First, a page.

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Swiss ramblings with hotels waiting.

Swiss rambling with hotels waiting As a tourist in a foreign country, it's all too easy to end up speeding from one attraction to another with your nose buried in a guidebook. A sure way to avoid this is to forsake motorized transport and set out to explore a limited area by bicycle or on foot. For centuries, Switzerland has been a haven for people who enjoy unfrenzied exploration, though the Alps' high elevations and rugged terrain can initimdate those not accustomed to mountain trekking.

A new program offered by the canton of Fribourg, in the western part of the country, allows hikers a chance to see the mountain pastures and quaint villages for which Switzerland is famous--without having to brave high alpine conditions. The route crosses the relatively low Pre-Alps rane, bordering the country's French- and German-speaking regions. Each day's ramble ends at a comfortable hotel or chalet.

Ranging in elevation from about 2,400 to 5,900 feet, the Fribourg Pre-Alpine Itinerary covers about 60 miles over six days of hiking, with a layover day in the middle. The route is clearly marked by yellow signs bearing a wood grouse symbol.

Your luggage is sent to meet you after your third and seventh days out, lightening the load you need to carry. However, you will need a small backpack for a change of clothes, rain gear, toiletries.

Depending on the class of hotgel you select, the price for the package is 615 or 735 Swiss francs (abaout $446 to $543). You can travel any week between June 25 and October 15.

Sightseeing along the way

Natural delights, such as views of the Alps and the verdant pastures of the Gruyere district, are complemented by cultural attractions you can visit en route or on your rest day.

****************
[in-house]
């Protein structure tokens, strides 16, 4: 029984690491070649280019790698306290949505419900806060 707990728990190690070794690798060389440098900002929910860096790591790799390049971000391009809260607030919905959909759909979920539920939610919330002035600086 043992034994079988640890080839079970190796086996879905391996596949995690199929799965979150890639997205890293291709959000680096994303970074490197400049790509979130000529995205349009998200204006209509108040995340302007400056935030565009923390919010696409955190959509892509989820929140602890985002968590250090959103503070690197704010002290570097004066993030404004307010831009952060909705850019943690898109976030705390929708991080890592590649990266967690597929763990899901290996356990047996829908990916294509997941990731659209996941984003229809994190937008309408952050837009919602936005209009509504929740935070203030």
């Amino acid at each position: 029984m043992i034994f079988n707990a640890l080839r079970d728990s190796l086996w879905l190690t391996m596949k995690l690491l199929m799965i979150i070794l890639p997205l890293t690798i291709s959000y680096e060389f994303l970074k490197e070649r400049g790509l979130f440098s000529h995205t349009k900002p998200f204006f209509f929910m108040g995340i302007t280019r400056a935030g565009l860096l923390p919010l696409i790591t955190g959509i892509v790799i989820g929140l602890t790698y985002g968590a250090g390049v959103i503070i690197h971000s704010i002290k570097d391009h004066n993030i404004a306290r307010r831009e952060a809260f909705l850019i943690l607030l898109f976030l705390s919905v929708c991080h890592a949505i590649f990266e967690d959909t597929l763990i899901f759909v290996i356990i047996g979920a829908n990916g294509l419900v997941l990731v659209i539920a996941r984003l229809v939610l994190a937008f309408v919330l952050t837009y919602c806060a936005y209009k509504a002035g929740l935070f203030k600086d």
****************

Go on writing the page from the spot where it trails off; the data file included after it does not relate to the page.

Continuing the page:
For an introduction to traditions of the Gruyere district, see locally crafted furniture and other artifacts in the new Musee Gruerien in Bulle, at the foot of a 13th-century castle. Farther afield but still within easy reach of public transport is a fascinating stained-glass museum in the walled town of Romont (this one is inside a medieval castle).

You can also watch two of Switzerland's most famous products being made at stops along the hiking route. Public tours and samples are offered at both the Cailler chocolate factory near Broc and a demonstration cheese dairy just outside Gruyere, where Switzerland's "other" cheese (without the holes) is produced.

And if you haven't had enough of castles, Gruyere has a fine 15th-century hilltop example that's well worth a vist; the village's fair-tale atmosphere is enhanced by its prohibition of motor vehicles.

For a complete description of the hiking program, maps, and other information, write to the Swiss National Tourist Office, 250 Stockton St., San Francisco 94108, or call (415) 362-2260.
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Date:Mar 1, 1988
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